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Arnd, E., Geschichte des Ursprungs und der Entwickelung des französischen Volkes. Vol. I. 8vo. Leip. 14s.
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Chronica del famosa cavallero Cid Ruydiez Campeador. N. ed. c. introduccion
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Lichnowsky, C. M., Geschichte des Hauses Habsburg. 8vo. Wien. 13s. 6d. Mügge, T., Skizzen aus dem Norden. Reise durch Skandinavien. 2 vols. 12mo.
Nicolovius, A. J. G., Schlosser's Leben und literarisches Wirken. 8vo. Bonn. 6s. Raumer, F. von, Historisches Taschenbuch f. 1845. Vol. 6. 8vo. Leipzig. 10s. Schlosser's F. C., Weltgeschichte für das deutsche Volk. Bearb. v. Dr. Kriegk.
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Siebold, Ph. Fr. v, Nippon. Archiv zur Beschreibung von Japan. Liefg. 13 and 14. Amsterdam. 3s.
Spruner's K. v., Historisch-geographischer Handatlas. Lief. 7. Folio. Gotha. 8s.
NATURAL HISTORY, ASTRONOMY.
Abich, Dr. H., Ueber die geologische Natur des armenischen Hochlandes. 4to. Dorpat. 4s. 6d.
Bischoff, G. W., Handbuch der Botanischen Terminologie und Systemkunde. Part 7. 4to. Nürnberg. 10s.
Flora Azorica quam ex collectionibus schedisque Hochstetteri patris et filii ela-
Hoeven, J. van der, Bijdragen tot de Kennis v. d. Lemuriadae of Prosimii. folio.
Fieber, F. X., Entomologische Monographien. Sieben Abhandlungen.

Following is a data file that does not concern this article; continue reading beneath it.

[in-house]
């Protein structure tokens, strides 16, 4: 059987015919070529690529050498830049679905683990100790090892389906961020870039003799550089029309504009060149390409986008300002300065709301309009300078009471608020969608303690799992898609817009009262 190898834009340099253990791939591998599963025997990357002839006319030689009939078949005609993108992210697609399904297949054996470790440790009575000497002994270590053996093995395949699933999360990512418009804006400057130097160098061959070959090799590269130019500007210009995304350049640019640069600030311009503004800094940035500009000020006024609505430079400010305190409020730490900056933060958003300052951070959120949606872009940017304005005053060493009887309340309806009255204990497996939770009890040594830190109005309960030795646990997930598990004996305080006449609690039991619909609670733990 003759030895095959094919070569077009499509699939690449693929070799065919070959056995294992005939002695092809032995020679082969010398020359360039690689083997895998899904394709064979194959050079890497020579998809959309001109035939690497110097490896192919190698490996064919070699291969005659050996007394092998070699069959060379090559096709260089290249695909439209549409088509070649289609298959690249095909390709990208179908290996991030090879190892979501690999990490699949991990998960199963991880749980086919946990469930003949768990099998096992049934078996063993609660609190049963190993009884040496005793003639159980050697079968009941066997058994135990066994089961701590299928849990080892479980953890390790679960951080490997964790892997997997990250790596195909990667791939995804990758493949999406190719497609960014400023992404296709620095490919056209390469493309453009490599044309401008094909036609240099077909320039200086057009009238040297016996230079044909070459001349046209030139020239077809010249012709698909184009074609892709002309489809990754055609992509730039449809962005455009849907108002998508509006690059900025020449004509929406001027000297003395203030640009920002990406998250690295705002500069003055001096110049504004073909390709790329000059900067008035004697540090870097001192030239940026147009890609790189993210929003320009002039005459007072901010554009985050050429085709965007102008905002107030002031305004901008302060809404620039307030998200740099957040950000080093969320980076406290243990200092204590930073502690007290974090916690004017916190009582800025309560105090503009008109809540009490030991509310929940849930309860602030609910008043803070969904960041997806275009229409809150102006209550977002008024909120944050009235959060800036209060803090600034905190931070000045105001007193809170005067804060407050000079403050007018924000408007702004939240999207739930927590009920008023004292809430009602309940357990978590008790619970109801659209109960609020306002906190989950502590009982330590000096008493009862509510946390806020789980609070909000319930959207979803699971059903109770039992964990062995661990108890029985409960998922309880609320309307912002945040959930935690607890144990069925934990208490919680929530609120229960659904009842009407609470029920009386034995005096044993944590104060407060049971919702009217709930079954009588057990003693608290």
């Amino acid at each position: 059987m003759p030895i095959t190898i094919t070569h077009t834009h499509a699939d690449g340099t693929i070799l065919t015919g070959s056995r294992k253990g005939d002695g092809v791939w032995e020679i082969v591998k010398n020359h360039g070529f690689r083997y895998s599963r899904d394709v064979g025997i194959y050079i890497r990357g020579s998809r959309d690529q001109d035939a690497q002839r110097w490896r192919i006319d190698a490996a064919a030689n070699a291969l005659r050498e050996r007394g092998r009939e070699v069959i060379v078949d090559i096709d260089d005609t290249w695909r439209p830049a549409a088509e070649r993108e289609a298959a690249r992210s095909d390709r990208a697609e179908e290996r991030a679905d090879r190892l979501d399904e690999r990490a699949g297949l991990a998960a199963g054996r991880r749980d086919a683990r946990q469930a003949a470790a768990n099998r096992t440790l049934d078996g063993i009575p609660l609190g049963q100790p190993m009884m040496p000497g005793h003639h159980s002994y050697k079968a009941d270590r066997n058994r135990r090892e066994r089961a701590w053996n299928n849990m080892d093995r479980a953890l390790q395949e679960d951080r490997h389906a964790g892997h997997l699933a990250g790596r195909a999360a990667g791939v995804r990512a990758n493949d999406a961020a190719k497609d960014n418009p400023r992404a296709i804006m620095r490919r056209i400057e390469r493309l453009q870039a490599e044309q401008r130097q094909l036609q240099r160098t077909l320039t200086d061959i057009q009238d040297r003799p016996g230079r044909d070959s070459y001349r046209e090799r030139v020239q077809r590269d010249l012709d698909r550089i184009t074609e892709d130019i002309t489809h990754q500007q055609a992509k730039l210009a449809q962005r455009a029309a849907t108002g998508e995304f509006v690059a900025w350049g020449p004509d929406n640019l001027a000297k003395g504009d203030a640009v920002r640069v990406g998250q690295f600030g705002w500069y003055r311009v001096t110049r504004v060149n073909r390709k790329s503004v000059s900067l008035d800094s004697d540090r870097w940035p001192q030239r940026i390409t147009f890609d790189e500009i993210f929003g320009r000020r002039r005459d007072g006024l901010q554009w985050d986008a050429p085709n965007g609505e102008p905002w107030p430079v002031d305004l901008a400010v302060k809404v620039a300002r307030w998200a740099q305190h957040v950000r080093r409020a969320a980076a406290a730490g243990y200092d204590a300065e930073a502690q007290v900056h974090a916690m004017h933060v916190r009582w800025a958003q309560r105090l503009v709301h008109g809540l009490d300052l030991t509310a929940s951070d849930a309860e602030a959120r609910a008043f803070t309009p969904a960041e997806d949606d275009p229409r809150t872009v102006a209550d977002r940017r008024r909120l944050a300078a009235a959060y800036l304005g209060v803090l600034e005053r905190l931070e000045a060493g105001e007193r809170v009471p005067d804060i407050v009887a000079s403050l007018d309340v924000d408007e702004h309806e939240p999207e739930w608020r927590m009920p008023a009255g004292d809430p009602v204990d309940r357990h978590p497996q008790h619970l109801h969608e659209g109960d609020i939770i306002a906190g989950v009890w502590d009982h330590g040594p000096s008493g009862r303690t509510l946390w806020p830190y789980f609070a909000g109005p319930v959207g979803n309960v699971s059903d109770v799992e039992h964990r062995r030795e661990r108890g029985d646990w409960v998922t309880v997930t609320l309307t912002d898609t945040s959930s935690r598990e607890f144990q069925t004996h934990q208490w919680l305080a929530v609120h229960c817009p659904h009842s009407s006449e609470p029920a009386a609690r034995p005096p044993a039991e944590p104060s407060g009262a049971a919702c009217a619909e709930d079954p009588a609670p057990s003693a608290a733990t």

Illustrationes Algarum in itinere circa orbem jussu Imperatoris Nicolai I. atque auspiciis Navarchi F. Lütke annis 1826, 1827, 1828 et 1829, Celoce Seniavin exsecuto in Oceano pacifico, inprimis septemtrionali ad Littora Rossica Asiatico-Americana collectarum. Auct. Prof. Alex. Postels et Dr. Franc. Ruprecht. Fol. max. 41 plates. Petropoli. 1840. Plain 77. 10s.-coloured
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Ledebour, C. F. a., Flora Rossica, sive enumerat. plant. in totius imperii Rossici
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Marschall à Bieberstein, L. B. F., Centuria plantarum rariorum Rossiae meridionalis, praesertim Tauriae et Caucasi, iconibus descriptionibusque illustrata. Partis II. decas II. et III. Fol. Petropoli. 27. 14s.
Monographie des plantes fossiles du grès bigarré de la Chaine des Vosges, par W.
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Archiv der Mathematik und Physik. Herausg. von J. A. Grunert. Vol. V. in
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Heffter, Das Europäische Völkerrecht der Gegenwart. 8vo., brds. Berlin. 9s. 6d. Jouffroy, H., Catéchisme d'économie politique. 8vo. Leipz. 7s. Basilicorum libri LX. Post Annib. Fabroti curas ope Codd. MSS. a G. E. Heimbachio, aliisque collator integriores cum scholiis edidit, transl. latinam et adnotatt. crit. adjecit Dr. C. G. E. Heimbach. Tom. IV., sec. 1. 4to. Lepzig. 68.
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Berzelius, J. J., Lehrbuch der Chemie. 5 umgearbeitete Original-Aufl. Vol.
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ERRATUM.-At page 130, for Art. VII., read Art. VI.
C. WHITING, BEAUFORT HOUSE, STRAND.